In THIS STORY that The Province published about my experience with my 2014 Highlander Hybrid I was quoted as saying the thing is “a dream come true”. What I meant is that, yes, it’s crazy fuel efficient and comfortable and it fits my family to a tee but also that it takes me to places I physically couldn’t go in my last vehicle. Jones Lake outside of Chilliwack was previously a place that I often daydreamed about going to and would visit whenever I could borrow a vehicle with 4WD or All-Wheel-Drive. This summer I turned those daydreams into reality and visited the lake 7 times. SEVEN! Below is a photo that sums up why I consider it the best place to go camping in BC.
To get there you drive Highway 1 about 20 minutes past Chilliwack where you’ll take the Jones Lake exit. I’ve always thought that it strange that a lake that feels so remote has a gigantic sign alerting people to its existence off the highway, but there is a barrier to entry in that not just any vehicle can get there.
As I’ve been sharing a bunch of the photos of my trips to Jones on Instagram (@BobKronbauer), one of the questions I often get is “How good is the road? Do I need a 4×4?”. My answer is yes. Yes you do. I sometimes see people who have made the drive in small cars or mini vans and my opinion is that they either don’t care about their vehicles or they love the lake so much that they’re willing to sacrifice their muffler to the potholes, or their engine to the steep grade that the first 3km of the road offer. The proof is in the ditches as I usually see at least one rogue muffler during the trip up.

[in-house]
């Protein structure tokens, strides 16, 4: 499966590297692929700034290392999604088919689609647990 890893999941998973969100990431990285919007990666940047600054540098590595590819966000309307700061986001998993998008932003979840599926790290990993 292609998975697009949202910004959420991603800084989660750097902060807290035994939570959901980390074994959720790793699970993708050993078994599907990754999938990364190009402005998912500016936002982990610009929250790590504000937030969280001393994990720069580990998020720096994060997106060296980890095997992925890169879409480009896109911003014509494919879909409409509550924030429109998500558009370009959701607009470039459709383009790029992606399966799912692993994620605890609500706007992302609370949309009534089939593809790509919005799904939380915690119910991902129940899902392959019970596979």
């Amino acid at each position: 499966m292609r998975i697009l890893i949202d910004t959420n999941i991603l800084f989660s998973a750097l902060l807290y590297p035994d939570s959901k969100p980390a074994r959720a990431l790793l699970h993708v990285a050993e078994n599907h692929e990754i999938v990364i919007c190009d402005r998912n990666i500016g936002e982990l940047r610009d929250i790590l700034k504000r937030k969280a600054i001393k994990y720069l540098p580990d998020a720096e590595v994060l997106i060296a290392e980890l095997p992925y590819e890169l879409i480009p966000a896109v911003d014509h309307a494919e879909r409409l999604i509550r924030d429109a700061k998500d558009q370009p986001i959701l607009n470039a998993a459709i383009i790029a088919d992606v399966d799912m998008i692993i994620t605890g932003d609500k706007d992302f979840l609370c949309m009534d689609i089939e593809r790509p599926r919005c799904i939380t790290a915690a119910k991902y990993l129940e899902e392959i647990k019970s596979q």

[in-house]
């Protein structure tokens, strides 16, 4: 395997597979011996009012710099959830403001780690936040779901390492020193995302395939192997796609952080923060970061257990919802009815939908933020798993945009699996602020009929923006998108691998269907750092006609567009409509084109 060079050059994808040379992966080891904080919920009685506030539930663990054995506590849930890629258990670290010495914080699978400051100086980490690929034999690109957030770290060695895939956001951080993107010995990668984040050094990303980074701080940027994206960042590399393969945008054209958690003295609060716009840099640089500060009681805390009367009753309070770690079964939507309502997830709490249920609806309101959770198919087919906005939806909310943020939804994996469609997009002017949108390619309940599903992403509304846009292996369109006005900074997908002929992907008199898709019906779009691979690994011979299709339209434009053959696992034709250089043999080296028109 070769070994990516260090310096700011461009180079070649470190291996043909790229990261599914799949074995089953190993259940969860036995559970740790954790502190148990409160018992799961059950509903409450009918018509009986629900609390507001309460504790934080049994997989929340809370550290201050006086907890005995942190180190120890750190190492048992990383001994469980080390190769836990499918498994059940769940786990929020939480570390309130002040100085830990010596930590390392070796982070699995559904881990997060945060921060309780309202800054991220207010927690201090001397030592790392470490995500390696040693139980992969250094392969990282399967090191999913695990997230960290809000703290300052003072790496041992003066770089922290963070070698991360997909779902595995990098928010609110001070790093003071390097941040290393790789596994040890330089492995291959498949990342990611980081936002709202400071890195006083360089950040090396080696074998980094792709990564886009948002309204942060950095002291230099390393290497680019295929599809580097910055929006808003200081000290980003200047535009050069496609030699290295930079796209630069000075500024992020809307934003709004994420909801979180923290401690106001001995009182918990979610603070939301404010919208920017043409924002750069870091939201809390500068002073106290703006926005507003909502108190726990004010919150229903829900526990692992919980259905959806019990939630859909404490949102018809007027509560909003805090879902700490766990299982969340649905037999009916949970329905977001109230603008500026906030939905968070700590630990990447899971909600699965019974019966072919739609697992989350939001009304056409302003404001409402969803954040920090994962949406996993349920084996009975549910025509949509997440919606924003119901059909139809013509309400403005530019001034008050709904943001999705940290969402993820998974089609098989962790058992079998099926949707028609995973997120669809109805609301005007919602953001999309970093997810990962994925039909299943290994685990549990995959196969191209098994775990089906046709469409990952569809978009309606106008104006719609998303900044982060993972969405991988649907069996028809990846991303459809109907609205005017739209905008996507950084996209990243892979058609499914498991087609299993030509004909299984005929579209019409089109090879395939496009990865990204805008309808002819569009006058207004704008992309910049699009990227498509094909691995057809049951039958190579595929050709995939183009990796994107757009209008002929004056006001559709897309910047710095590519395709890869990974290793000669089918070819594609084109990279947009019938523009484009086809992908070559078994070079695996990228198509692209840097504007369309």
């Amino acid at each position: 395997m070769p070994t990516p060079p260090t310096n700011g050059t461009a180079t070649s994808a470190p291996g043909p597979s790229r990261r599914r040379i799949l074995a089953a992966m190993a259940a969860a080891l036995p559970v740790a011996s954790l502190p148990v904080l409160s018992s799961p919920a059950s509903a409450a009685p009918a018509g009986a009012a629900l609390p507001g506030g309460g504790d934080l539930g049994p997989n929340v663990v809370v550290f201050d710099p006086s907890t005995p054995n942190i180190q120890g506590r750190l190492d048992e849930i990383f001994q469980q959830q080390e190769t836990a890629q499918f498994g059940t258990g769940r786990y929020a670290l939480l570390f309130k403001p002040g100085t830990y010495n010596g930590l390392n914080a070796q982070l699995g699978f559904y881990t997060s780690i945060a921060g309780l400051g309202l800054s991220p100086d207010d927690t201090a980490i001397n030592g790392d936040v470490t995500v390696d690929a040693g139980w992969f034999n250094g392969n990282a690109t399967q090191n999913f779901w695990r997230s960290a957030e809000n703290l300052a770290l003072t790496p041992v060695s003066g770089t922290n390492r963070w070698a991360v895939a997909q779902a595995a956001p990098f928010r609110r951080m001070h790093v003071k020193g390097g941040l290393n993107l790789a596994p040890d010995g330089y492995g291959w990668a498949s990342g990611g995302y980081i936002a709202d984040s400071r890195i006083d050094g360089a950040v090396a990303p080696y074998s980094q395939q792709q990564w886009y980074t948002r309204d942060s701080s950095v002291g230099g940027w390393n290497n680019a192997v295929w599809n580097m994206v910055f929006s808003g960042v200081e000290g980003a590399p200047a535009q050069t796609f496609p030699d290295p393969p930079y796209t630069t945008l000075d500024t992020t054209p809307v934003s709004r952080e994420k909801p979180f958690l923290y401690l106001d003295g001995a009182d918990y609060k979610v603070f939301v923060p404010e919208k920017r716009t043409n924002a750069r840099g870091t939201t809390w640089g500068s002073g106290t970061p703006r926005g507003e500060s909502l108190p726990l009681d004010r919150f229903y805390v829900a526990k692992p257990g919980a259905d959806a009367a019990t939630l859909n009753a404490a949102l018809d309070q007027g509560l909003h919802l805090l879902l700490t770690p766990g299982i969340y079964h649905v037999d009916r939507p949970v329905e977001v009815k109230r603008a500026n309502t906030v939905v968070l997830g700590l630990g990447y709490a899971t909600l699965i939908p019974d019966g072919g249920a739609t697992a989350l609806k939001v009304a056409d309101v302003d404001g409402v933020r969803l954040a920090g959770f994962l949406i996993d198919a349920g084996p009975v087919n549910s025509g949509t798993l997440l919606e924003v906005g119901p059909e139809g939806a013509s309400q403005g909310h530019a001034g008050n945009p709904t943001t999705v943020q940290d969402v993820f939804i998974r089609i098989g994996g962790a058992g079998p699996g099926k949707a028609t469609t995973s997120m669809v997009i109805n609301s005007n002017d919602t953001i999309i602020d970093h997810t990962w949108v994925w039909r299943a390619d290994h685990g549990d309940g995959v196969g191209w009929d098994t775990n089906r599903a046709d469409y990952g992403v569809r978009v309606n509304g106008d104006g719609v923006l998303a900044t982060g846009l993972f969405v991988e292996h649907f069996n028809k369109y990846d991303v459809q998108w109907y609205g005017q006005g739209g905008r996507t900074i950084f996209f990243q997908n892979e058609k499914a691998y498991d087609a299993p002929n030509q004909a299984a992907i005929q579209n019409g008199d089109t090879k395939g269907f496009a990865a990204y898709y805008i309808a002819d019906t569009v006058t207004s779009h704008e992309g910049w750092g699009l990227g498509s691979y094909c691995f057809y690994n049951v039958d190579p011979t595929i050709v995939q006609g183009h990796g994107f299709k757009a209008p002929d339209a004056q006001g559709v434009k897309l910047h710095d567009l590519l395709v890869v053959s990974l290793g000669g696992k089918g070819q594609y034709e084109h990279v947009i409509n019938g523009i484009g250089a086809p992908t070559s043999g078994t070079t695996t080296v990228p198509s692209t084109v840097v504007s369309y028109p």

Once you get to the lake you’ve got the option to stay in one of three campgrounds that are serviced and have outhouses (and are family friendly) or you can keep driving up the lake and simply camp on the shore of it wherever you see fit. The upside to the latter option is that you get an insane spot right on the water, the downside is that this is where the party campers flock to and even though your nearest neighbouring tent may be a hundred yards away they can be loud and obnoxious to all hours of the night as opposed to the actual campgrounds where it’s quiet and drinking is technically prohibited. The party campers also often leave piles of garbage that other campers are left to clean up/be angry about.
During the summer there’s all kinds of flora to be found wherever you are up there. I shot all of these during a five minute walk a couple months back.
Summer’s also a great time to take a dip in the lake. It’s fed by that glacier in the background but it gets hot as all get out and the water’s not freezing cold; it’s just refreshing.
And the fishing! The lake is chock full of rainbow and cuttthroat trout as well as kokanee, and if you scout around close to the shore a little bit you’ll find the insane creature pictured below; the freshwater crayfish! You’re actually allowed to trap these and eat them if you’ve got a valid freshwater fishing license, and I’m happy to say that I’ve done just that and enjoyed a potful of what I think taste like lobster. My wife thinks they taste like mud, which is fantastic because it leaves more for me! Perhaps they’re an acquired taste.
In the fall it gets all moody and quiet as the leaves begin to turn, the fog rolls in and the party campers are few and far between. I’m hoping to make a couple more trips out the Jones this season before the snow comes and leaves only the most die hard campers. Follow me on Instagram (again, @BobKronbauer) to see photos from those trips as they’re happening.
Check out these others places we’ve taken you to in our ON THE ROAD TO series presented by Toyota BC:
– The Okanagan
– LA and back (on $400 gas!)
– Alouette Lake (near Maple Ridge)
– The Squamish estuary
– Sasquatch Provincial Park